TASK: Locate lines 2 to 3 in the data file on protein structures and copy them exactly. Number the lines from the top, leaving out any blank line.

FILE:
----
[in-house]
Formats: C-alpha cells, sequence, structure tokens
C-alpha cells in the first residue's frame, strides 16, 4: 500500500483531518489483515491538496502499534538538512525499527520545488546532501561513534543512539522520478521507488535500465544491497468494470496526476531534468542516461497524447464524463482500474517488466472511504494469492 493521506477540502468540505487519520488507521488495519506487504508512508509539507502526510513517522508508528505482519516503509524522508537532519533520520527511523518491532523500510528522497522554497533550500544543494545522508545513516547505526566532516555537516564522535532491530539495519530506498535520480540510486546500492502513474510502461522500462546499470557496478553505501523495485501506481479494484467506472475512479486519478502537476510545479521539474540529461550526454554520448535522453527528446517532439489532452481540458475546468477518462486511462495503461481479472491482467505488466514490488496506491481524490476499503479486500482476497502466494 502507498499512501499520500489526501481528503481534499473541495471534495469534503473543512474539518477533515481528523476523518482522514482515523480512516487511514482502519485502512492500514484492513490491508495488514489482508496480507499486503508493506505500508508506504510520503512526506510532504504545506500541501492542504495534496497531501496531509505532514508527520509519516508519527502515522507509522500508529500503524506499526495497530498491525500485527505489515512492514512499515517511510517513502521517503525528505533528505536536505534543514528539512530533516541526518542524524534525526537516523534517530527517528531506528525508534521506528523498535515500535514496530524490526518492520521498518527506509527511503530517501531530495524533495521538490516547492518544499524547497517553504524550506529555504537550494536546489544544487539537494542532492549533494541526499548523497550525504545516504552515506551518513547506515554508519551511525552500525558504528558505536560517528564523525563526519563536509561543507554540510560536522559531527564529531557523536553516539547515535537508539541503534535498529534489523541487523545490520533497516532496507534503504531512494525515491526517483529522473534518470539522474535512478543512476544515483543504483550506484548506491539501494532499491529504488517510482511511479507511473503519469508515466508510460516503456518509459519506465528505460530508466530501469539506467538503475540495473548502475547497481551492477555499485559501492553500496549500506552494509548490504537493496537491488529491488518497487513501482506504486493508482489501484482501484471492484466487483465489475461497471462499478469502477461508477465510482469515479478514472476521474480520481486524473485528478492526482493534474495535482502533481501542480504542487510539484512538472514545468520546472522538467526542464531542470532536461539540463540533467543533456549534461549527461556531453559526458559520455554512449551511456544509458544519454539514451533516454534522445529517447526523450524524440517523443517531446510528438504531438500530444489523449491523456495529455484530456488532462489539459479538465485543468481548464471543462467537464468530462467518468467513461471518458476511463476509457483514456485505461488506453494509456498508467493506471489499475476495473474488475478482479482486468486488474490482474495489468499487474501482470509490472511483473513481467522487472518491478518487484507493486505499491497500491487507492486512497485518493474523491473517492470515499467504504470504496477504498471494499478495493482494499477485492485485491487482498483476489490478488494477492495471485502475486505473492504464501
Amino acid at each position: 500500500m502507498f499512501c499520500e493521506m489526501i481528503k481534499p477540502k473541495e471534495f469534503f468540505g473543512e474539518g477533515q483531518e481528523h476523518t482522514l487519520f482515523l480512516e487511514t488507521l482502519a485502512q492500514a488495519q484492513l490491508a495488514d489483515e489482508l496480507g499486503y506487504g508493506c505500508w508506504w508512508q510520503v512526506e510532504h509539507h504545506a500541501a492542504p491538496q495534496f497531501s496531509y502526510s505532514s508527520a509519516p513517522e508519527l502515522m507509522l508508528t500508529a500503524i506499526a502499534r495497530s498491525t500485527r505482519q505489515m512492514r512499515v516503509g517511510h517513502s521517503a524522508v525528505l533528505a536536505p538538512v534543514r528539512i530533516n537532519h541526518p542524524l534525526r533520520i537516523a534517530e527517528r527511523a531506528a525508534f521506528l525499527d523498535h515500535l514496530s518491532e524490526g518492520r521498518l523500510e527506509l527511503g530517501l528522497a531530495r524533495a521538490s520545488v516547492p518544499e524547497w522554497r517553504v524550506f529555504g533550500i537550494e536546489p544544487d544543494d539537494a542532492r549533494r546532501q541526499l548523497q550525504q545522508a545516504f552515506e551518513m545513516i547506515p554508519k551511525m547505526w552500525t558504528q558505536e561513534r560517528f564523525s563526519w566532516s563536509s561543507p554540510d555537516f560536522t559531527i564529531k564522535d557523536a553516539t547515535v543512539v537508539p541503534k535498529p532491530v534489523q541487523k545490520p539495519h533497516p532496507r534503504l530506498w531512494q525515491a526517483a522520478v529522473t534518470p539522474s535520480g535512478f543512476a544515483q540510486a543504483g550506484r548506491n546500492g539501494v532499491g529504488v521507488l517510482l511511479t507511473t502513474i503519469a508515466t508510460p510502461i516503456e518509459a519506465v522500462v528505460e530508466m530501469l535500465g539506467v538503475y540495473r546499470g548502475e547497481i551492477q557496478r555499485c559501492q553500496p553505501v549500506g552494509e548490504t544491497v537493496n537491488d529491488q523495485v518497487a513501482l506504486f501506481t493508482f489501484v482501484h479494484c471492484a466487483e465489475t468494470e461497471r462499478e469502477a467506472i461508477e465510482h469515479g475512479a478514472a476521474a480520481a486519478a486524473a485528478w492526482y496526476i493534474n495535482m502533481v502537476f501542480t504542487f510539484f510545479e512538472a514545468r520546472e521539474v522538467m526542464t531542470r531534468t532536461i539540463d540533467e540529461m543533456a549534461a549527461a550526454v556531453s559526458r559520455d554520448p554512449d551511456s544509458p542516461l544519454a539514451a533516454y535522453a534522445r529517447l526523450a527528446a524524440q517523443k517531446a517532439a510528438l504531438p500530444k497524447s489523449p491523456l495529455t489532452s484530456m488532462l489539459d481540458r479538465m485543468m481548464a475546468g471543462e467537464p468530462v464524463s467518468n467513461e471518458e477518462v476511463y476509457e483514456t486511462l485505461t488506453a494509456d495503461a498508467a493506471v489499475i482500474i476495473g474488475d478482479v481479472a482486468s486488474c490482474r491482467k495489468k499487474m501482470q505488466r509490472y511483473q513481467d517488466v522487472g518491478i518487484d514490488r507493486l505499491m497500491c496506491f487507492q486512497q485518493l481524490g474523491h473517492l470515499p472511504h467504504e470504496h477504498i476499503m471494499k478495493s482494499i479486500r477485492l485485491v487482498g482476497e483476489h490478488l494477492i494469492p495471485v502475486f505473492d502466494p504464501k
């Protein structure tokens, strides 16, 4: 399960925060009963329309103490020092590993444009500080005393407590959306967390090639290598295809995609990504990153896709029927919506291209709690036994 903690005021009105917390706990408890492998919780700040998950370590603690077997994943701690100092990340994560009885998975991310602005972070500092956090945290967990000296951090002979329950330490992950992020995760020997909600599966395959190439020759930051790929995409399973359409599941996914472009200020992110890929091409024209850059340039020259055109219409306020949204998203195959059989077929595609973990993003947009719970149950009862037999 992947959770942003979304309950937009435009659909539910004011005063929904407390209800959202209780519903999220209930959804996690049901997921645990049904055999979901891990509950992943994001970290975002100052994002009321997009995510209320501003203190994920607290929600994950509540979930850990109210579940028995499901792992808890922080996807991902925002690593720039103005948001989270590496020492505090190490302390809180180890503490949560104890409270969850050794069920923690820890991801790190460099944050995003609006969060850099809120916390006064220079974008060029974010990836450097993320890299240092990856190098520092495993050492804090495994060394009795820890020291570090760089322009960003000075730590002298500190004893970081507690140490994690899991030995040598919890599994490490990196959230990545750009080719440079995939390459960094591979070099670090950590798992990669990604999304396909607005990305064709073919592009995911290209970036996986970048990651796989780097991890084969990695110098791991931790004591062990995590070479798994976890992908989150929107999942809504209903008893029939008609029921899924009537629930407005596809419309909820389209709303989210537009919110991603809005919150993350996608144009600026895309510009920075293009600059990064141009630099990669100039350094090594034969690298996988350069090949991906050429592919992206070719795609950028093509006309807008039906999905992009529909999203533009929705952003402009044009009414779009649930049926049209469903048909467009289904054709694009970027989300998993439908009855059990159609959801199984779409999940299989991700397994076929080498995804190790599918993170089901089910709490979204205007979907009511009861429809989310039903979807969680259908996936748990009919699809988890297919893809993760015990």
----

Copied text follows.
Formats: C-alpha cells, sequence, structure tokens
C-alpha cells in the first residue's frame, strides 16, 4: 500500500483531518489483515491538496502499534538538512525499527520545488546532501561513534543512539522520478521507488535500465544491497468494470496526476531534468542516461497524447464524463482500474517488466472511504494469492 493521506477540502468540505487519520488507521488495519506487504508512508509539507502526510513517522508508528505482519516503509524522508537532519533520520527511523518491532523500510528522497522554497533550500544543494545522508545513516547505526566532516555537516564522535532491530539495519530506498535520480540510486546500492502513474510502461522500462546499470557496478553505501523495485501506481479494484467506472475512479486519478502537476510545479521539474540529461550526454554520448535522453527528446517532439489532452481540458475546468477518462486511462495503461481479472491482467505488466514490488496506491481524490476499503479486500482476497502466494 502507498499512501499520500489526501481528503481534499473541495471534495469534503473543512474539518477533515481528523476523518482522514482515523480512516487511514482502519485502512492500514484492513490491508495488514489482508496480507499486503508493506505500508508506504510520503512526506510532504504545506500541501492542504495534496497531501496531509505532514508527520509519516508519527502515522507509522500508529500503524506499526495497530498491525500485527505489515512492514512499515517511510517513502521517503525528505533528505536536505534543514528539512530533516541526518542524524534525526537516523534517530527517528531506528525508534521506528523498535515500535514496530524490526518492520521498518527506509527511503530517501531530495524533495521538490516547492518544499524547497517553504524550506529555504537550494536546489544544487539537494542532492549533494541526499548523497550525504545516504552515506551518513547506515554508519551511525552500525558504528558505536560517528564523525563526519563536509561543507554540510560536522559531527564529531557523536553516539547515535537508539541503534535498529534489523541487523545490520533497516532496507534503504531512494525515491526517483529522473534518470539522474535512478543512476544515483543504483550506484548506491539501494532499491529504488517510482511511479507511473503519469508515466508510460516503456518509459519506465528505460530508466530501469539506467538503475540495473548502475547497481551492477555499485559501492553500496549500506552494509548490504537493496537491488529491488518497487513501482506504486493508482489501484482501484471492484466487483465489475461497471462499478469502477461508477465510482469515479478514472476521474480520481486524473485528478492526482493534474495535482502533481501542480504542487510539484512538472514545468520546472522538467526542464531542470532536461539540463540533467543533456549534461549527461556531453559526458559520455554512449551511456544509458544519454539514451533516454534522445529517447526523450524524440517523443517531446510528438504531438500530444489523449491523456495529455484530456488532462489539459479538465485543468481548464471543462467537464468530462467518468467513461471518458476511463476509457483514456485505461488506453494509456498508467493506471489499475476495473474488475478482479482486468486488474490482474495489468499487474501482470509490472511483473513481467522487472518491478518487484507493486505499491497500491487507492486512497485518493474523491473517492470515499467504504470504496477504498471494499478495493482494499477485492485485491487482498483476489490478488494477492495471485502475486505473492504464501